Home' Rhythms Magazine : Rhythms March-April 2019 Contents SPOTTED
STONER ROCK FEST
5.3.DAOIRI FARRELL (IRE.)
14.3.RED TAIL RING (U.S.A.)
- 25TH ANNIVERSARY
17.3.STREAMS OF WHISKEY
23.3.STEVE BOYDS -
24.3.ESTEE BIG BAND
ON THE TRAIL
& THE SHE’LL BE RIGHTS
10.5.LACHY DOLEY GROUP
& THE SOUL DIGGERS
(25TH ANNIVERSARY CONCERT)
314 SYDNEY RD. BRUNSWICK
We lost a giant of Australian blues in January when we lost
Chris Wilson at much too young an age. Not only was
Wilson a fabulous harmonica player with an incredibly
powerful voice, he was also a student of the blues and a great
person. Many are those who have benefitted from his advice. It was
always great to catch up with Wilson at music festivals and share his
enthusiasm for and knowledge of music.
When I first heard Chris Wilson’s latest album I was reminded of
another Chris, Louisiana musician Chris Thomas King, son of blues
legend Tabby Thomas, who appeared as a blues musician in the
hit film O Brother, Where Art Thou? Soon after that film came out
Thomas King appeared in a jam-packed Blues Tent at New Orleans
Jazz Fest playing songs from his albums such as 21st Century Blues...
From Da Hood which stretched the blues. A few of the traditionalists
in the audience actually booed because they wanted him to play the
acoustic blues as they had seen in the film, but he refused. Wilson
loved this story when I told him. “Good on him,” he said.
Recently, Bernard Fowler of the Rolling Stones band was talking
about how his friend Skip McDonald and his outfit Little Axe were
taking the blues in a new direction and bringing it to a new audience
and how important this is. So, throw away all your preconceptions
of what the blues should sound like and even what you think a Chris
Wilson album should be: this is different. This new album is totally
unlike his famed and magnificent Live at The Continental album with
Shane O’Mara or Short Cool Ones with Diesel (still one of the nation’s
biggest-selling blues albums ever). This is Wilson in a studio by
himself, singing and playing harmonica, acoustic guitar, drums and
percussion (and the key to the music is the percussive rhythms that
pervade every selection).
There are three original songs and four interpretations with
instrumental versions of six of the songs. The album opens with Bo
Diddley’s ‘Who Do You Love’ sounding as if it could have walked
straight out of the desert somewhere near Uluru. ‘Worker’s Song
(Handful of Earth’) is a song by County Durham songwriter Ed
Pickford and recorded in the early 80s by Dick Gaughan. Here it
becomes a hymn. On the other hand, Wilson’s ‘Wage Justice for The
Working Poor’ is a chant that would be right at home in a workers’
protest march. Woody Guthrie’s ‘Vigilante Man,’ another song for
the times (then and now) features Wilson’s powerful singing over the
acoustic guitar. Woody would approve.
‘Discuss’ is another Wilson polemic that has him talking through
the harmonica microphone that sounds like a megaphone at a
rally. “We have been subject to the most self-serving generation of
politicians in our nation’s history. Discuss,” he says. You can’t argue
with that. The song’s gentler, insistent rhythm belies its message.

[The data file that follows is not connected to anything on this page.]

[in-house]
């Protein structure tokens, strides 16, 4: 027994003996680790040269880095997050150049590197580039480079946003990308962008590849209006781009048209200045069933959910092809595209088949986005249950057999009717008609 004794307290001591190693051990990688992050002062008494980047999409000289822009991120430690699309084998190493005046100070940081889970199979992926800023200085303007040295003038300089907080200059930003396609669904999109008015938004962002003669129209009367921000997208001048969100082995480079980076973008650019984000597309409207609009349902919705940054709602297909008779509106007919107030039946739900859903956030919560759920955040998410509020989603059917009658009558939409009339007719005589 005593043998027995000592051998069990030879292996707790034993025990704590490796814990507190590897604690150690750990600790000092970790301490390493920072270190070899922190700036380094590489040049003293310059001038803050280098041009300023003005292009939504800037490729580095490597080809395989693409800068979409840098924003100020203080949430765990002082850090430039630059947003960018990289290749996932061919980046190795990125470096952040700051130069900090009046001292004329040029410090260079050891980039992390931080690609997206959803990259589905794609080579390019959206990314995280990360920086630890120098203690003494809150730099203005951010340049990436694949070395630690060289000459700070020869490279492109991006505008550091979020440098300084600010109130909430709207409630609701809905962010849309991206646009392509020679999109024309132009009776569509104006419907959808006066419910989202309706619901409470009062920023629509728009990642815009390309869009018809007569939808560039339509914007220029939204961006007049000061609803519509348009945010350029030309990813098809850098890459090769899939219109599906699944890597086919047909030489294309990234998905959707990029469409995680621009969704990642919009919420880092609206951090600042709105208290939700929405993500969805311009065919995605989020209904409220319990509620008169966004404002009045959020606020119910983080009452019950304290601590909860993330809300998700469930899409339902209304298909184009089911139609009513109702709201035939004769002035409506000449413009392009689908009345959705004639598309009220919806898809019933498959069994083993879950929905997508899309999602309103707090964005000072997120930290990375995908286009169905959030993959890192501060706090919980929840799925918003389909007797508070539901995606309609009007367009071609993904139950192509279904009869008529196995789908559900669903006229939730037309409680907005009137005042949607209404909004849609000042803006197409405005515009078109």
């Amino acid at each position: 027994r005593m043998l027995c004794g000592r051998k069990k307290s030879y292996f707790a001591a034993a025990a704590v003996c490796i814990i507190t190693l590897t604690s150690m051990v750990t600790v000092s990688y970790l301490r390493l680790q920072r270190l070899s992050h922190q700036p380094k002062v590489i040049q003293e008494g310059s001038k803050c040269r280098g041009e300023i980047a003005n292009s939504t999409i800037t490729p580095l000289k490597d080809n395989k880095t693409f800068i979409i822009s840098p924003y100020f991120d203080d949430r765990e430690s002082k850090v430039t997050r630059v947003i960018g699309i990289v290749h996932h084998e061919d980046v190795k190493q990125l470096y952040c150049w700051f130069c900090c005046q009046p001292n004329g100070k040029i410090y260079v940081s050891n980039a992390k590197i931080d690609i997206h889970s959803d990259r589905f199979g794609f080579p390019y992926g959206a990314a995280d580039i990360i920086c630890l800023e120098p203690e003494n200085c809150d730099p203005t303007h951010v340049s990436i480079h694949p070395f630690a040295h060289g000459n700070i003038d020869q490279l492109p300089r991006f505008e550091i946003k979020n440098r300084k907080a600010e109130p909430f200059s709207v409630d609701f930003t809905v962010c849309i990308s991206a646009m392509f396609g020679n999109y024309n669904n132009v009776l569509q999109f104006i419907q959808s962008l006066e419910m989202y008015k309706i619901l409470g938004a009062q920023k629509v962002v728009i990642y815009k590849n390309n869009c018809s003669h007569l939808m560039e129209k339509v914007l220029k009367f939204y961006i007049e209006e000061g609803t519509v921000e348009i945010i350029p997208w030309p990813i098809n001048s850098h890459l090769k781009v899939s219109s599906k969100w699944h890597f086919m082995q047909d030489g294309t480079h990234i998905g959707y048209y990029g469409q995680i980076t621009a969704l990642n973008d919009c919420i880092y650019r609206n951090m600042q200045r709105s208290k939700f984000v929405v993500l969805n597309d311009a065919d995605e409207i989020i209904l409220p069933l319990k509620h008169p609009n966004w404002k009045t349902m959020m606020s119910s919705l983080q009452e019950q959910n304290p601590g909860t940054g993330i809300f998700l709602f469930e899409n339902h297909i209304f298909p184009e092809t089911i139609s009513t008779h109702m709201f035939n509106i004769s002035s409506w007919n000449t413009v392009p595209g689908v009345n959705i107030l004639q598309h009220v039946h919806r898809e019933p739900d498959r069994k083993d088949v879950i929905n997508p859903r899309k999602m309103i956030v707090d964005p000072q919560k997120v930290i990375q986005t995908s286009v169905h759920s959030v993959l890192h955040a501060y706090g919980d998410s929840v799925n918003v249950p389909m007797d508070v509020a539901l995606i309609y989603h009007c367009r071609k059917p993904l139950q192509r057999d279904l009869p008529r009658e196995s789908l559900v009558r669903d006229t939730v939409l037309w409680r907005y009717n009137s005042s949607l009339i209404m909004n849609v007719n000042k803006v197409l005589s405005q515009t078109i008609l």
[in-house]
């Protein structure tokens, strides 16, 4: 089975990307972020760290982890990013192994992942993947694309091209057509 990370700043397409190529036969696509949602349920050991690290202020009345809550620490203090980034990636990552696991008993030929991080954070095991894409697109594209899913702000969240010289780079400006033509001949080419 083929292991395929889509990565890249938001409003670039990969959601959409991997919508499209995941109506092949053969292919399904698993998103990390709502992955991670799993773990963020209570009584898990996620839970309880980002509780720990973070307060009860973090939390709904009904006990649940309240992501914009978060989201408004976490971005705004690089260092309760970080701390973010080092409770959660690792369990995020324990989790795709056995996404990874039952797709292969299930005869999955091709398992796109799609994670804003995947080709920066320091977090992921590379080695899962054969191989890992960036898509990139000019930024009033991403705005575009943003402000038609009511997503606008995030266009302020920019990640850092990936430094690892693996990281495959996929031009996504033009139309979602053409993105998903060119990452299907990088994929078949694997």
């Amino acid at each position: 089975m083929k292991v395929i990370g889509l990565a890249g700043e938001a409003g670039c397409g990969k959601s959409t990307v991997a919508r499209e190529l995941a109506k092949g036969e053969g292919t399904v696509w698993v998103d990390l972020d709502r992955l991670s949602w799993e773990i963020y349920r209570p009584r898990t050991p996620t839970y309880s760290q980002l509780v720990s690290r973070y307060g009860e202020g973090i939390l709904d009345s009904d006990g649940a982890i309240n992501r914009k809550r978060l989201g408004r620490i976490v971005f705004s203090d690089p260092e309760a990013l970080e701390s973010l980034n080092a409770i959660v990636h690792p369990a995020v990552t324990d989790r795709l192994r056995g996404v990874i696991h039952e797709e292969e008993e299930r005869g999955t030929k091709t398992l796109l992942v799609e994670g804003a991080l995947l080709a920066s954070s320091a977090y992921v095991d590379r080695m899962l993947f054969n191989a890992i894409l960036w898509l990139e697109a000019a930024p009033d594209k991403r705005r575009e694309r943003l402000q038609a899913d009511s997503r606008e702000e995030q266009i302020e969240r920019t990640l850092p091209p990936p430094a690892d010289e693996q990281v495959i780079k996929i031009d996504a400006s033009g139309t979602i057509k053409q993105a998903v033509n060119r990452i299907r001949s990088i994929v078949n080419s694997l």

‘Just So You Know,’ another Wilson song also gets what he calls a
‘Curly Harmonica Mix’ in its instrumental version. Sleepy John Estes’
‘Floating Bridge,’ a song inspired by a near drowning, completes
the album as Wilson sings, ‘memories come back to haunt me.’ His
memory will live on forever in the Australian music scene.
TANYA LEE DAVIES
THE DUETTING DAMSEL
Melbourne-based singer Tanya Lee Davies has released three
albums of self-penned songs but on The Duetting Damsel turns her
attention to what she says is ‘a long-time love affair with the boy/ girl
duet.’ (Possibly, also the Everly Brothers). So, she enlists fourteen
blokes, one girl (Monique DiMattina) and some of Melbourne’s best
musos to interpret songs from some of her favourite writers.
There are some real quality composer’s names here: Hank Williams,
Lennon & McCartney, Lucinda Williams, Hal David & Burt Bacharach,
Freddy Fender, JD Loudermilk, Jack Clement, Arthur Alexander,
Boudleaux & Bryant and more.
The quality of the writing is matched by the core band – guitarist
Sam Lemann, bassist Rick Plant, drummer Ash Davies and Monique
Di Mattina on keyboards. This is some of the best playing you are
likely to hear in Australia. It is also one of the best sounding local
albums I have heard in the past year.
While some of the songs here might be obscure, they are well
worth discovering along with the rediscovery of other songs that
are classics from past eras. Andy Baylor, sings and plays fiddle on
a marvellously melancholy ‘My Sweet Love Ain’t Around.’ Benny
Peters sounds like you have never heard him before on Freddy
Fender’s ‘Going Out with The Tide.’ Matt Walker guests on Lucinda
Williams ‘This Old Heartache’, one of the undoubted highlights.
Rob Snarski lends his wonderfully mellow voice to David and
Bacharach’s beautiful ‘Only Love Can Break Your Heart.’ The
reworking of The Beatles’ ‘I’ve Just Seen A Face’ performs CPR on the
song, reminding you of that band’s diverse influences too. Stephen
Cummings also helps reinvent Jack Clement’s ‘Just Someone I Used
On the strength of this album, one feels that a second volume
should not be far away.
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